7. The importance of primacy and emphasis. What things are mentioned first or foremost by the person being interviewed are important. There may be a priority of revealing information to you due to emotions or urgency. Listen to what is said first and what is repeated. Note where emphasis is made. Are they telling you a story or are they trying to convince you of their story? This is significant. Some people go over-the-top trying to be believed, and if they do, we must wonder why? As Shakespeare said in Hamlet Act III, Scene II, “The lady doth protest too much.” If you are a neutral listener, there usually is no need for trying to convince you of what took place—they merely have to convey what took place.
8. Time garners clarity. Whether it is a management issue, parental issue, or interpersonal issue, give people time to say what they want to say without interruption. Ask, “What happened?” And allow them adequate time to say whatever they wish to say. When they are finished, ask “is there anything else that you think is important that needs to be added?” After they are finished and have nothing further to volunteer to you, then and only then seek greater details. Details are key and if you make it known that you will ask for more and more details make them understand that it is for clarity, not that you are suspicious or that you do not believe them.
9. More may be needed. After you have gathered the facts, make it known that you may want to talk to them again. Also ask how they feel. Often times, when people don’t feel good about an interview it is because they feel the interviewer was unfair, uncaring, patronizing, haphazard, or perhaps the interview was not what they expected. Whatever their sentiments, try to determine how they feel immediately after the interview. Some may feel relieved while others they may never be satisfied. You never know. How they feel after an interview is something that both authors routinely ask as it serves a useful purpose in determining if there are underlying unresolved issues.
10. The helicopter view. One way to approach the interview is to look at it, as Anne-Maartje Oud, teaches at the Behaviour Company, by taking the “helicopter view.” In other words, examine the facts and conduct the interview as if flying above looking down. What that means is we listen carefully to what is said. But we also factor in how things were said by the interviewees, where the event took place, who else was there, where was everyone standing or sitting when it took place, what day and time it took place, and even consider environmental conditions such as weather, lighting, or ambient noise. We are the camera and pilot that can zoom in and out or focus on different aspect and we can hover, move about, come back, land for a bit, loiter on a topic, or cover a wide swath as we conduct the interview from that helicopter view. This view from above allows us to look at perspectives including the history of the individuals involved to see if the interviewees have a history of issues or if there are other external factors.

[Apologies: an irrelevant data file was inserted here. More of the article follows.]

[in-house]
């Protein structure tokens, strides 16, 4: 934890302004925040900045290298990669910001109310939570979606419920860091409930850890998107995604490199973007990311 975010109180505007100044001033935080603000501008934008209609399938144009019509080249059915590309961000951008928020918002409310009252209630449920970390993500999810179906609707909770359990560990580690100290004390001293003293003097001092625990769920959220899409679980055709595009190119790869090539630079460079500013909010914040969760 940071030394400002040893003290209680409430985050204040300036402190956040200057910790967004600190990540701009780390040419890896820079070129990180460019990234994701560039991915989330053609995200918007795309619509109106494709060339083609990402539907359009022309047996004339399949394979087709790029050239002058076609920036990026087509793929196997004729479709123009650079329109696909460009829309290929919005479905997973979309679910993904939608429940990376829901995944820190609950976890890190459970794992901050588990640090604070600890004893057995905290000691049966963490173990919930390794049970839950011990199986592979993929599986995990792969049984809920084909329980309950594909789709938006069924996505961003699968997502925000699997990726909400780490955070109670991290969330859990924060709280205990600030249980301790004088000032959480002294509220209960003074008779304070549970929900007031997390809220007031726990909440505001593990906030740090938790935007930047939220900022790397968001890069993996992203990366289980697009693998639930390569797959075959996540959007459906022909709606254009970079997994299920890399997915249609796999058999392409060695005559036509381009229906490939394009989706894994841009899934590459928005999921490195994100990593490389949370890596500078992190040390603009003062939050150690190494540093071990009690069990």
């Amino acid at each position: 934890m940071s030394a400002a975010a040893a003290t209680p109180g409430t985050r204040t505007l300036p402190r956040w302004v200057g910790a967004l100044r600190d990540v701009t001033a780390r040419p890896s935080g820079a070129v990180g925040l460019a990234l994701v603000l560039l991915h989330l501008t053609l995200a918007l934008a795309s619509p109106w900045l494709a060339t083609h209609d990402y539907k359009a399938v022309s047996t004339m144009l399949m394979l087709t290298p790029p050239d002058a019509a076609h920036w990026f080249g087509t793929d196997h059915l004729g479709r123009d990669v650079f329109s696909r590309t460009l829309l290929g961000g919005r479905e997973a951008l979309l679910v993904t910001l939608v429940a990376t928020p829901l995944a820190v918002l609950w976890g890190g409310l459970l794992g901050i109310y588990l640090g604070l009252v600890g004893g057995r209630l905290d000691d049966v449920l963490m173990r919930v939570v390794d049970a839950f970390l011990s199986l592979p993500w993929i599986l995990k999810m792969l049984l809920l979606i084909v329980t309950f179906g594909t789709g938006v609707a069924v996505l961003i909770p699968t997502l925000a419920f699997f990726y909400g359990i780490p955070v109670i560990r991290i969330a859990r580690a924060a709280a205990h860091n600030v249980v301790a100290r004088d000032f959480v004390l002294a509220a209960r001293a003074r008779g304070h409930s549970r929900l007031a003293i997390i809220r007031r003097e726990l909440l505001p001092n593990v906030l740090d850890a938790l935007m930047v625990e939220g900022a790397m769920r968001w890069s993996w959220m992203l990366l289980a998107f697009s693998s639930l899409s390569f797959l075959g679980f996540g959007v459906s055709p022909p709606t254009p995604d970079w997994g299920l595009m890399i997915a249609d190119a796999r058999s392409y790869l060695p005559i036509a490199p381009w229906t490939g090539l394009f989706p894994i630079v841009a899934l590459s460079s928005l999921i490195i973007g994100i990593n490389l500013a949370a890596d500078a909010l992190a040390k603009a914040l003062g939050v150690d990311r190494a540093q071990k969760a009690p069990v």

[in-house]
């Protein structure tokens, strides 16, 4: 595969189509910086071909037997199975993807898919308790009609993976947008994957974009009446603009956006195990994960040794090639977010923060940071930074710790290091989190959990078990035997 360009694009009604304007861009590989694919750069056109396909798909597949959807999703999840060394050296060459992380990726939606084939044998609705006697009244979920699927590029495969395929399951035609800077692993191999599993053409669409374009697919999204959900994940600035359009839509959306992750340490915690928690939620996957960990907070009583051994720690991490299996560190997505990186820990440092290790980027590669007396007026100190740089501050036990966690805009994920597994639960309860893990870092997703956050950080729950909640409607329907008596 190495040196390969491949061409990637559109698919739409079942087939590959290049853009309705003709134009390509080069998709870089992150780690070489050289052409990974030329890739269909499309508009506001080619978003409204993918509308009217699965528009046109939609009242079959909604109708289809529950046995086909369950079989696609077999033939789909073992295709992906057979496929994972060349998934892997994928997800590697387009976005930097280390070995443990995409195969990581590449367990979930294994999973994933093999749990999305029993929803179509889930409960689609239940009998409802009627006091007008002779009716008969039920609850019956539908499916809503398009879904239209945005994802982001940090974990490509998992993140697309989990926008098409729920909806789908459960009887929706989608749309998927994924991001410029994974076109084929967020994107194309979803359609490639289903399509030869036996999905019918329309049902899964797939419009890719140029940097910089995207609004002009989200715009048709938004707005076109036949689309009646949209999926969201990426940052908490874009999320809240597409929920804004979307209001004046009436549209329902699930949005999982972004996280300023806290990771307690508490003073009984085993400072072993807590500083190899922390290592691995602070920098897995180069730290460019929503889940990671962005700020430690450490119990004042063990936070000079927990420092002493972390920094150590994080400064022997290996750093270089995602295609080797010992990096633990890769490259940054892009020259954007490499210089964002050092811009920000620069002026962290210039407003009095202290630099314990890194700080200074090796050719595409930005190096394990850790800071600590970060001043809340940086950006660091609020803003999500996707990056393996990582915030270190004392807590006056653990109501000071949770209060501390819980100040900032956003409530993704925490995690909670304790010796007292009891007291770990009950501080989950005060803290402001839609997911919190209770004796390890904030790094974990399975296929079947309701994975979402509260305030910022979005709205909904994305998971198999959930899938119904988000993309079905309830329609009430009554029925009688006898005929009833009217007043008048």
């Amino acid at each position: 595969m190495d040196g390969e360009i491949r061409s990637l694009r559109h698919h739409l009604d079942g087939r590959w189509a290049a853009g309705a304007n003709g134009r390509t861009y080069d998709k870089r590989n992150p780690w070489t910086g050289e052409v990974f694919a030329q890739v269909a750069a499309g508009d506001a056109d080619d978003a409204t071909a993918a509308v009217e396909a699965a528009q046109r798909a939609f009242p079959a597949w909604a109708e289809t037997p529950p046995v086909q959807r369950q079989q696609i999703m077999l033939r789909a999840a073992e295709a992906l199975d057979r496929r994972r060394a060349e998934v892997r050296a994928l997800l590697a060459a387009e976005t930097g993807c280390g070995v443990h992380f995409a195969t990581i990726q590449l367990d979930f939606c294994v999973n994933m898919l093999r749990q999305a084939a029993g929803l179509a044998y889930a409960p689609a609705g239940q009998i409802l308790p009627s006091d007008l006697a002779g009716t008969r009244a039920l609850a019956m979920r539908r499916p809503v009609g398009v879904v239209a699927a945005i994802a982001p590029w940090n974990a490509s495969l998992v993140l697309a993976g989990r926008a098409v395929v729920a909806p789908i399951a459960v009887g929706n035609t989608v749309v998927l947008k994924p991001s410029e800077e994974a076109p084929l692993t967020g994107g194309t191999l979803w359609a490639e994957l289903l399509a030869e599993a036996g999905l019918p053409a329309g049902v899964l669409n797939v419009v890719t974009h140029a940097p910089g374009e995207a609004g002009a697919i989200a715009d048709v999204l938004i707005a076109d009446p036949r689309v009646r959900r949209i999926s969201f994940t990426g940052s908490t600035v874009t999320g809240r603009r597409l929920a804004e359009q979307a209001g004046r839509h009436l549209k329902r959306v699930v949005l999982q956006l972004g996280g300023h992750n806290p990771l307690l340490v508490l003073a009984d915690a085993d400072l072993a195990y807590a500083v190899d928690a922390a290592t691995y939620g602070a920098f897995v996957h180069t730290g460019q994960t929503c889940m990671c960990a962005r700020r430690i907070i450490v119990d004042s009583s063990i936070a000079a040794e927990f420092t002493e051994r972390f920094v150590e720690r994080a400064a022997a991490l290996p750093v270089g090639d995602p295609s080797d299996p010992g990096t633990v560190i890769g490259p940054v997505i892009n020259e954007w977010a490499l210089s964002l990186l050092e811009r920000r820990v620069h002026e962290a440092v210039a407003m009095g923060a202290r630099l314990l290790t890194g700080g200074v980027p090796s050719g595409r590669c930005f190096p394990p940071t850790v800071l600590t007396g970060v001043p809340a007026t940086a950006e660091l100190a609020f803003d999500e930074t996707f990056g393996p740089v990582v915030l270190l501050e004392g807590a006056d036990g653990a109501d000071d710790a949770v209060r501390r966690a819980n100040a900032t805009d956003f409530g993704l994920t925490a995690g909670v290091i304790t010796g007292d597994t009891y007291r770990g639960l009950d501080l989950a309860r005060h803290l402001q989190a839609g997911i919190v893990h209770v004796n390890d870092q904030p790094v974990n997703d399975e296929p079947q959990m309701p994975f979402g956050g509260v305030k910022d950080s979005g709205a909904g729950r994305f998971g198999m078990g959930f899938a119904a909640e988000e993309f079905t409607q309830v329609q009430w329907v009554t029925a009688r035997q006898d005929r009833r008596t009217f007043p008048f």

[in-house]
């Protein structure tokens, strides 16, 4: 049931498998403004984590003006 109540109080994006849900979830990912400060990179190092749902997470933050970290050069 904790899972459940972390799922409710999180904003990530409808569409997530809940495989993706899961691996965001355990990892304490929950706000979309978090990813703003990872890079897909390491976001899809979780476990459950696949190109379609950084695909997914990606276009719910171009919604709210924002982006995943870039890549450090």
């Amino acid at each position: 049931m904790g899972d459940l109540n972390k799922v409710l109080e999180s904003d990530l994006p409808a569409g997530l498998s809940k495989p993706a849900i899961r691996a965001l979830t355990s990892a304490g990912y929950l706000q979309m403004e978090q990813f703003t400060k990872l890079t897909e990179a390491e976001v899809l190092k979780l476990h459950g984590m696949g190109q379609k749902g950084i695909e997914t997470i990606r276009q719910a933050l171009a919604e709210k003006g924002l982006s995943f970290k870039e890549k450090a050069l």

Conclusion: The purpose of an interview or a focused conversation, is to find out what we were not privy to. We want to find out what happened from each person as they observed it, or they perceived it. To achieve that we have to create the right environment and we have to be mindful of many things, including our own neutrality, our own focus, and our own purpose. Trust, openness, and psychological comfort all contribute to positive outcomes in most efforts—but especially here with difficult conversations.
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Anne-Maartje Oud is the founder and director of The Behaviour Company, a world-wide consultancy on best-practices and human behavior. Anne-Maartje Oud may be reached directly at: firstname.lastname@example.org or follow on Twitter at: @BehaviourC Live Training events. Facebook
Joe Navarro, M.A. is 25-year veteran of the FBI and is the author of What Every BODY is Saying, as well as Louder Than Words and Dangerous Personalities. His latest book is The Dictionary of Body Language. For additional information and a free bibliography, please contact him through Psychology Today or at www.jnforensics.com. Joe can be found on Twitter: @navarrotells or on Facebook.
Copyright © 2020 Joe Navarro and Anne-Maartje Oud